It's our tax dollars, not the prize patrol. Legislators should show respect

Published December 23, 2021


It’s Christmas time in North Carolina and some state legislators have decided they can play Santa Claus – with the taxpayers’ money.

Across the state members of the General Assembly – mostly Republicans – are appearing in photo opportunities with giant checks they’re presenting to local government agencies, area universities, community colleges, health providers, other non-profits and entities fortunate enough to be objects of legislators’ largesse.

Republicans, who once decried these localized goodies as “pork barrel” spending in the days when Democrats controlled the legislature now give them a more genteel moniker – “earmarks.”

No matter the label, it is taxpayer dollars given out at the whim and will of local legislators. There’s no open legislative process to examine the need, worthiness or appropriateness of the agency receiving the taxpayer funds. Nor is there an opportunity for other worthy causes and needs – those that may not have the obvious requisite partisan or political connections or simply missing from a legislator’s radar – to merit funding.

There is an estimated $3.1 billion in funding for pork barrel projects in the latest budget. Much of it is distributed based on politics more than need. Cleveland County, home to Republican House Speaker Tim Moore, and Rockingham County, base for GOP Senate Leader Phil Berger, will be receiving a combined total of about $200 million for local projects. The two counties together have a population of about 190,000. Wake and Durham counties – represented mostly by Democrats and with a combined population of about 1.5 million -- is getting $124 million.

 One of the largest allocations in the state budget for treating those with substance abuse disorders appears to have received little scrutiny or notice – but happens to be in a powerful Republican legislator’s district.

 In the Robeson County district represented by Republican Sen. Danny Britt, about $10 million in taxpayer funds is going to a program for substance disorder treatment. However, the church-related nonprofit Hope Alive Inc., appears to have no experience in the treatment of addiction-related matters.

Don’t think for a second that legislators aren’t treating this money as if it is their own. Just look at the checks they pose with. The don’t say the money is from the people of North Carolina.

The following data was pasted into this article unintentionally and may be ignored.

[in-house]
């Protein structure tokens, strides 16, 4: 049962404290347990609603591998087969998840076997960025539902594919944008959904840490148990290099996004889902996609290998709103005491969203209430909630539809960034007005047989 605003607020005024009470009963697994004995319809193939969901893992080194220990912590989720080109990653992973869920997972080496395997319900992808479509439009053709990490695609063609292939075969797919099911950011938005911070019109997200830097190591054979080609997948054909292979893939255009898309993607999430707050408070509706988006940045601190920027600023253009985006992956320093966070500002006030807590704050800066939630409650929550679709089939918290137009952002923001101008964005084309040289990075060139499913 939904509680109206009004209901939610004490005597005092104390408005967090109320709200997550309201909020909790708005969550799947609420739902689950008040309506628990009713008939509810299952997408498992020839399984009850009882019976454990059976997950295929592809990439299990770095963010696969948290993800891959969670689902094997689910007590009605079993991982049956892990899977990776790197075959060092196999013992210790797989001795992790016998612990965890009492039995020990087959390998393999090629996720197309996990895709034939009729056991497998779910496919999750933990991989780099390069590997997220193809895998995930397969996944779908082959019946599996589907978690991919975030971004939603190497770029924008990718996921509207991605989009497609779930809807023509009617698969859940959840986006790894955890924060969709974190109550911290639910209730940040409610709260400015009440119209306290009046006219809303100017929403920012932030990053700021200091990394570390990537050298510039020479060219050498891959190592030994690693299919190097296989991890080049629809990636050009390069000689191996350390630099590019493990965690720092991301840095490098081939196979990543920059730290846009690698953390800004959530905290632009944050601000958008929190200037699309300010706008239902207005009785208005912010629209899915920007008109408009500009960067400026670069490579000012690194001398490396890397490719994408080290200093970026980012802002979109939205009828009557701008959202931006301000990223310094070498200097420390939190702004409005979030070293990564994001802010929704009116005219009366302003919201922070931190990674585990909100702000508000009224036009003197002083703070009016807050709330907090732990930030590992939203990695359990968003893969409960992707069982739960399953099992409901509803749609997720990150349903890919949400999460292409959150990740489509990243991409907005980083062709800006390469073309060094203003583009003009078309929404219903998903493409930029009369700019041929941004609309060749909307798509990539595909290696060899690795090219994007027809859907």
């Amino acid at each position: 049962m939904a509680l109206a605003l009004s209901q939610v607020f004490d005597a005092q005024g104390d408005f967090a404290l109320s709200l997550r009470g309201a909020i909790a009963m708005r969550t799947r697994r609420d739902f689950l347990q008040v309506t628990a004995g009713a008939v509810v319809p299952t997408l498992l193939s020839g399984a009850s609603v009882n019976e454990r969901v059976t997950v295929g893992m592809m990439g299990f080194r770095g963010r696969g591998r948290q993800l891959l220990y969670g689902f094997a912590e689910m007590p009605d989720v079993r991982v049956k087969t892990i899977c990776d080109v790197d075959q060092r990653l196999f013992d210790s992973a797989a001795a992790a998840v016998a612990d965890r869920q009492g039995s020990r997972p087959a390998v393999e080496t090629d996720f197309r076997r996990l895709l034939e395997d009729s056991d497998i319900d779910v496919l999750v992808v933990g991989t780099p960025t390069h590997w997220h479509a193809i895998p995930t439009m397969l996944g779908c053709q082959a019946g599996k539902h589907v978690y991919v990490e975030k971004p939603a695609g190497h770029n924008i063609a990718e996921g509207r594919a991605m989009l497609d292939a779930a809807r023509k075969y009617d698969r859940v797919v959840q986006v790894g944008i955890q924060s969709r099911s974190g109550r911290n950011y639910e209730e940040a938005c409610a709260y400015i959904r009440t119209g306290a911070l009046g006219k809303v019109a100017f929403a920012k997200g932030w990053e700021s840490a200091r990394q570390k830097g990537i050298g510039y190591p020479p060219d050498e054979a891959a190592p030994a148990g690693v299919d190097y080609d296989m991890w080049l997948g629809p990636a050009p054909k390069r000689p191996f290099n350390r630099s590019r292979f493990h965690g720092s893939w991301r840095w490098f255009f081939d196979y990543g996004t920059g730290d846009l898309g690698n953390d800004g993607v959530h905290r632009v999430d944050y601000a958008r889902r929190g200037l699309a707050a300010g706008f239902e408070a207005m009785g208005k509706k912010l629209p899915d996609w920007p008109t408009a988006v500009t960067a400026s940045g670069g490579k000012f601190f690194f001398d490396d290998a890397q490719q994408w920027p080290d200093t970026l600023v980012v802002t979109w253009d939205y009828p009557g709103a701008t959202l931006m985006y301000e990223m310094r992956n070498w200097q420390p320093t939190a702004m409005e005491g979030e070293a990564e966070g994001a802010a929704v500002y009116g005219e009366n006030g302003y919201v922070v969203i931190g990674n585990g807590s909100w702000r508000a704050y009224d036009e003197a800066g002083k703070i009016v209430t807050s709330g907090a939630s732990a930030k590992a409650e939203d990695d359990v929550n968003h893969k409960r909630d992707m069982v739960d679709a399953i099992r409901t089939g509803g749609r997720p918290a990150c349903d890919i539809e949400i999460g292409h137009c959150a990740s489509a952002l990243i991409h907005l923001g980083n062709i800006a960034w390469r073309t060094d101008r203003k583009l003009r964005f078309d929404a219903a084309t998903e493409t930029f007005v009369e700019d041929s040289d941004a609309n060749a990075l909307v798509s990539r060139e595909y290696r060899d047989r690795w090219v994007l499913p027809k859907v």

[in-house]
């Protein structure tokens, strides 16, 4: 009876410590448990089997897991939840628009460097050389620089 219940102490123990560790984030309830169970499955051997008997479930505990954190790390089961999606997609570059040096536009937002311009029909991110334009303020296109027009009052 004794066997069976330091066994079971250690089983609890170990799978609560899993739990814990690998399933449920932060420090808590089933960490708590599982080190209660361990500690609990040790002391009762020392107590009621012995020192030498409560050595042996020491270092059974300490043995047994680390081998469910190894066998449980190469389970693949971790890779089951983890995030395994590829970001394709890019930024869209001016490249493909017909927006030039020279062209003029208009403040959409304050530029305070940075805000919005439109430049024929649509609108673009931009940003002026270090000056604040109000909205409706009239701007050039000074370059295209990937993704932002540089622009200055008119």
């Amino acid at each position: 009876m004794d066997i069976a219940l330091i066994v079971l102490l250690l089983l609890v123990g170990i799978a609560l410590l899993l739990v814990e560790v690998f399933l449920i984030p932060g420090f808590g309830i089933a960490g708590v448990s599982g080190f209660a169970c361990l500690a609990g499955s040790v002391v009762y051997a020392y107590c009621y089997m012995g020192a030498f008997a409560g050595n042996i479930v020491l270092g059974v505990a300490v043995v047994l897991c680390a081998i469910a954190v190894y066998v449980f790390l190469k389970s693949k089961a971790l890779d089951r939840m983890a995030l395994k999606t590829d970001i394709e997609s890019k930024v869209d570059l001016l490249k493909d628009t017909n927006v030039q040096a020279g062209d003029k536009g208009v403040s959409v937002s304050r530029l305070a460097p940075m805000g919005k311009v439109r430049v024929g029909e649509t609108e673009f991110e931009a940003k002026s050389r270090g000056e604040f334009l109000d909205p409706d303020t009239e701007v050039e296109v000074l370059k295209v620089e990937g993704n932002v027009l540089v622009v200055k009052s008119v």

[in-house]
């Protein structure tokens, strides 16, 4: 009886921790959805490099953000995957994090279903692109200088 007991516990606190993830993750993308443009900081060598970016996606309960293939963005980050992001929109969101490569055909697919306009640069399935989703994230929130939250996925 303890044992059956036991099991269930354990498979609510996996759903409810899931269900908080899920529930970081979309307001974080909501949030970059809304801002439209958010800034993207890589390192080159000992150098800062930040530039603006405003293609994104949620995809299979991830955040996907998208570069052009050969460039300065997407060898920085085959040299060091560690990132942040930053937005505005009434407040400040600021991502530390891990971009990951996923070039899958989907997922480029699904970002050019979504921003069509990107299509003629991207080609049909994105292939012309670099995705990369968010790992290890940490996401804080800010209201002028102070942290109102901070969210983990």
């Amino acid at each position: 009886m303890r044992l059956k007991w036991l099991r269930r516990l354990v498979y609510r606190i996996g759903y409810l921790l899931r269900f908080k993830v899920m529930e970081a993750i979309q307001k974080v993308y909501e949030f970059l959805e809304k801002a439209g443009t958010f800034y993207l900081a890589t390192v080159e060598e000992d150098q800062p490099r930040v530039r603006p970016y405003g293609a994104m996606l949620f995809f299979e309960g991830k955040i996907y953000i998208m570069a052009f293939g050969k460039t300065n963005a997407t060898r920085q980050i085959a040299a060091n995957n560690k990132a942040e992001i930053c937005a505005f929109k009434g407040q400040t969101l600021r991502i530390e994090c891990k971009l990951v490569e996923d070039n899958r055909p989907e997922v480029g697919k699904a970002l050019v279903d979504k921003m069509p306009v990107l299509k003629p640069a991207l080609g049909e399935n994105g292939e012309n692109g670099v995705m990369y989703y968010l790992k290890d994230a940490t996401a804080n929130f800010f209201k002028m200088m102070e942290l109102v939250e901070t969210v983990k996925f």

Beaufort County Republican state Rep. Keith Kidwell’s check says he’s the donor of $20 million for the Washington airport.

State Rep. Charles Miller, a Republican from Brunswick County says he’s the donor of $20 million for the town of Oak Island – along with co-signer Republican state Sen. Bill Rabon of Brunswick County.

2021 Budget Check Miller

State Rep. Dean Arp says he’s the donor of $250,000 to the American Legion Post 535 community center in Union County.

Dean Arp 2021 budget check

Let’s be clear. The issue isn’t so much whether the particular projects are, or are not, worthy causes.

There is little oversight of the spending of these public dollars – a matter of concern for decades – including an admonition 34 years ago from then State Auditor Ed Renfrow who said these local appropriations were often considered “’gifts’ to local organizations which require no further accountability.”

More than three decades ago, former Republican Gov. Jim Martin decried this practice as no more than a way for the then Democratic legislative leadership to “discipline Democratic legislators to vote the way it tells them to vote.” A GOP legislator at the time, Rep. Margaret Keesee-Forrester of Guilford County was blunt. “You will be rewarded for being good and not being a rabble-rouser and making it difficult for us.”

It is not up to any individual legislator’s whim or will to determine whether or not a project gets taxpayer dollars.

It is the taxpayers’ money – not pocket change for Phil Berger, Tim Moore or other legislative leaders – to be dished out at their pleasure.

There should be a deliberate and open system for writing the budget – not the closed, exclusive and secretive process it has devolved into where a $52 billion spending plan – the latest one nearly 1,400 pages -- is revealed by legislative leaders and passed in a couple of days with little opportunity for examination, review or debate.

Sure, this may be the holiday season. But distribution of taxpayer dollars deserves better than to be dished out in a manner more akin to a prize patrol or the antics of a dime-store Santa.